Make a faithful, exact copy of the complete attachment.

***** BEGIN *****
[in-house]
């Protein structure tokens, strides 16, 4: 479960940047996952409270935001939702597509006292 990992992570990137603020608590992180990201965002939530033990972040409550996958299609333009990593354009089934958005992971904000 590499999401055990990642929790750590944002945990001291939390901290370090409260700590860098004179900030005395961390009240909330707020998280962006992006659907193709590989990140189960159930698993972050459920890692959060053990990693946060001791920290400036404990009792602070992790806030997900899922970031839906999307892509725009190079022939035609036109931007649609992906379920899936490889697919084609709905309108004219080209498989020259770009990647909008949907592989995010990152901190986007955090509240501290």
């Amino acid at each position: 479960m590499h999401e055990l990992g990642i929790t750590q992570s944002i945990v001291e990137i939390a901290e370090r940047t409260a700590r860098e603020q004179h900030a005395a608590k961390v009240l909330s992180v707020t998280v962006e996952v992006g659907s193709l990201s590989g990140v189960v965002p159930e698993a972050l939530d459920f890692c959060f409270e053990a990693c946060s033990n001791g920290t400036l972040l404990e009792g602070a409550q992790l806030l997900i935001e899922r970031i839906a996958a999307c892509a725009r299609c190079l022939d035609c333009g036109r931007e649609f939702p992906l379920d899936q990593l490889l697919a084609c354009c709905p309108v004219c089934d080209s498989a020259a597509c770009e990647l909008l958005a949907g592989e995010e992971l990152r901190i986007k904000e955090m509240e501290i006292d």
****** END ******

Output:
[in-house]
């Protein structure tokens, strides 16, 4: 479960940047996952409270935001939702597509006292 990992992570990137603020608590992180990201965002939530033990972040409550996958299609333009990593354009089934958005992971904000 590499999401055990990642929790750590944002945990001291939390901290370090409260700590860098004179900030005395961390009240909330707020998280962006992006659907193709590989990140189960159930698993972050459920890692959060053990990693946060001791920290400036404990009792602070992790806030997900899922970031839906999307892509725009190079022939035609036109931007649609992906379920899936490889697919084609709905309108004219080209498989020259770009990647909008949907592989995010990152901190986007955090509240501290």
């Amino acid at each position: 479960m590499h999401e055990l990992g990642i929790t750590q992570s944002i945990v001291e990137i939390a901290e370090r940047t409260a700590r860098e603020q004179h900030a005395a608590k961390v009240l909330s992180v707020t998280v962006e996952v992006g659907s193709l990201s590989g990140v189960v965002p159930e698993a972050l939530d459920f890692c959060f409270e053990a990693c946060s033990n001791g920290t400036l972040l404990e009792g602070a409550q992790l806030l997900i935001e899922r970031i839906a996958a999307c892509a725009r299609c190079l022939d035609c333009g036109r931007e649609f939702p992906l379920d899936q990593l490889l697919a084609c354009c709905p309108v004219c089934d080209s498989a020259a597509c770009e990647l909008l958005a949907g592989e995010e992971l990152r901190i986007k904000e955090m509240e501290i006292d």